ST. JOSEPH, Mo. — A federal judge in Missouri on Sept. 24 found that a medical laboratory and two of its directors accused of submitting fraudulent bills to insurers should have to produce the 1,200 documents listed as protected from disclosure by the attorney-client privilege as a sanction for their unjustified production of a privilege log four months after the close of discovery (RightCHOICE Managed Care Inc., et al. v. Hospital Partners Inc., et al., No. 18-6037, W.D. Mo., 2020 U.S. Dist. LEXIS 175977).
ST. JOSEPH, Mo. — A motion to intervene filed by plaintiffs in a securities derivatives suit seeking unfiled discovery from a hospital and its owner accused by a number of insurance companies of submitting fraudulent claims for laboratory testing was denied Sept. 24 by a federal judge in Missouri after the judge found that the interested parties lacked standing (RightCHOICE Managed Care Inc., et al. v. Hospital Partners Inc., et al., No. 18-6037, W.D. Mo., 2020 U.S. Dist. LEXIS 175980).
COLUMBIA, S.C. — An insurer accused of being the alter ego of a defunct company hit with a $32.7 million verdict must produce its redacted mesothelioma tracking database and written responses to unanswered deposition questions asked of its corporate representative, a South Carolina judge said while imposing sanctions during a Sept. 10 hearing (Ann Finch v. Sentry Casualty Co., et al., No. 2019-CP-40-03003, S.C. Comm. Pls., Richland Co.).
OAKLAND, Calif. — Apple Inc. sufficiently established the relevancy and a substantial need for certain documents from rival company Samsung Electronics America Inc. to defend against claims that it has monopolized the marketplace for iPhone apps, a California federal magistrate judge ruled Oct. 9, granting in part Apple’s motion to compel the production of documents that relate to the smartphone app marketplace in response to a subpoena served on the company, which is not a party to the lawsuit (In re: Apple iPhone Antitrust Litigation, No. 11-6714, N.D. Calif.).
CINCINNATI — The Sixth Circuit U.S. Court of Appeals on Oct. 8 denied a mandamus petition by the Ohio Board of Pharmacy (OBOP) to order the opioids multidistrict litigation court to rescind its order to provide the names and addresses of opioid prescribers and dispensers to retail pharmacies in an upcoming bellwether trial (In Re: National Prescription Opiate Litigation [In Re: State of Ohio Board of Pharmacy], No. 20-3875, 6th Cir.).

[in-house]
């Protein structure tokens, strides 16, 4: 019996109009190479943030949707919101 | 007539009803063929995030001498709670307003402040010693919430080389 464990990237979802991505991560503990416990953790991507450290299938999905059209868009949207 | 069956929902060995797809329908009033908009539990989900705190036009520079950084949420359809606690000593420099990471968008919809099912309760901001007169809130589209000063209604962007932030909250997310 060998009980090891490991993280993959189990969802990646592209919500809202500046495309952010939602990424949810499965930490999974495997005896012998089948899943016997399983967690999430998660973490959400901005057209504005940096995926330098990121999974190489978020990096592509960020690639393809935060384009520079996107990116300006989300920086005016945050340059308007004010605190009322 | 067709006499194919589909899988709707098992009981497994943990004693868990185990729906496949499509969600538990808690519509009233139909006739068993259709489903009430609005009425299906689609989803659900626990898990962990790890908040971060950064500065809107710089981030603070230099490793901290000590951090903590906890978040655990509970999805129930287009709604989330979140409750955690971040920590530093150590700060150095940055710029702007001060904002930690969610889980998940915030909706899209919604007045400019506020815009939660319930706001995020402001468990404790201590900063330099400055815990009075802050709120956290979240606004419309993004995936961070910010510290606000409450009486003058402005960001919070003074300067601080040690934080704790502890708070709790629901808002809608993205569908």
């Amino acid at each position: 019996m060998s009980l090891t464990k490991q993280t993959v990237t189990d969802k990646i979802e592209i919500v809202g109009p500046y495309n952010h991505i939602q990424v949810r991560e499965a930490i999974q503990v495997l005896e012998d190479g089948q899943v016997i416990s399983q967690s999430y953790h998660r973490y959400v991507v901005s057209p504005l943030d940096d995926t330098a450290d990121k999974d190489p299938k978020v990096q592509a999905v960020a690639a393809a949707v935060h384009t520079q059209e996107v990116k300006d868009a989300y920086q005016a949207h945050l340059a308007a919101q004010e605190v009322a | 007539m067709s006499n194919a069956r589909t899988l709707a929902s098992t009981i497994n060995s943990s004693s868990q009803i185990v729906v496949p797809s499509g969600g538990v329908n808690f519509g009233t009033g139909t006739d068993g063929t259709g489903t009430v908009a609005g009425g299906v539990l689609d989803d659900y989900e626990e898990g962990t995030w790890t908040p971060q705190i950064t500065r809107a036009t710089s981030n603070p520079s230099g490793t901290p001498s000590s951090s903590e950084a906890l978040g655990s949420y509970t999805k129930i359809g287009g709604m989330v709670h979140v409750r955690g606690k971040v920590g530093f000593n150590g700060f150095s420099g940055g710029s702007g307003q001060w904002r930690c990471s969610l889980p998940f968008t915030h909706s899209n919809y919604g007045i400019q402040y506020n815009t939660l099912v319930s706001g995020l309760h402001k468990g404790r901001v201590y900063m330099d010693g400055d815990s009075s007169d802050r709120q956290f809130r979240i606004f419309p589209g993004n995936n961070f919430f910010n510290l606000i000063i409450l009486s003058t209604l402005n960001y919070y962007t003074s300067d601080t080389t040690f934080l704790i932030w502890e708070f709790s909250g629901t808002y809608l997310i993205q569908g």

PORTLAND, Maine— Concluding that state evidentiary law protecting the confidentiality of patient records applies equally to redacted and unredacted records, the Maine Supreme Judicial Court on Sept. 29 reversed a trial court’s order compelling the production of the redacted records of nonparty patients who underwent similar surgical procedures as one at issue in a malpractice suit against a hospital (Estate of Carol A. Kennelly v. Mid Coast Hospital, No. Cum-18-445, Maine Sup., 2020 Me. LEXIS 118).
RALEIGH, N.C. — A federal judge in North Carolina on Oct. 8 granted an insurer’s motion for a protective order and denied without prejudice the insured’s motions for partial summary judgment and to compel certain discovery in a coverage dispute over the insured’s tobacco product losses caused by Hurricane Matthew (U.S. Tobacco Cooperative, Inc. v. Certain Underwriters at Lloyd's, No. 19-430, E.D. N.C., 2020 U.S. Dist. LEXIS 186908).
EASTERN HATTIESBURG, Miss. — A federal magistrate judge in Mississippi on Oct. 8 granted an apartment complex owner’s motion to strike a supplemental expert disclosure submitted by the builder, finding that the submission was untimely and that an expert’s opinion on continued deterioration was not a “new opinion” because the parties acknowledged that the building would continue to incur damages if water intrusion from construction defects was allowed to continue (Cross Creek Multifamily LLC v. ICI Construction Inc., et al., No. 18-cv-83, S.D. Miss., 2020 U.S. Dist. LEXIS 186717).
WASHINGTON, D.C. — A Maryland attorney’s questions about federal removal statutes related to discovery requests made prior to a state court lawsuit’s removal to federal court will go unanswered by the U.S. Supreme Court, which denied his petition for certiorari on Oct. 5 (Jason Edward Rheinstein v. Attorney Grievance Commission of Maryland, No. 20-123, U.S. Sup., 2020 U.S. LEXIS 4049).
BOSTON — An assisted living facility resident was entitled to pursue a complaint for discovery to explore the viability of potential negligence claims over a fall that she experienced, a Massachusetts appellate panel ruled Oct. 5, reversing a lower court’s dismissal and deeming the matter not moot under the statute of limitations or in light of the resident’s subsequent death (Kenneth F. Atchue v. Benchmark Senior Living LLC, et al., No. 19-P-125, Mass App., 2020 Mass. App. LEXIS 153).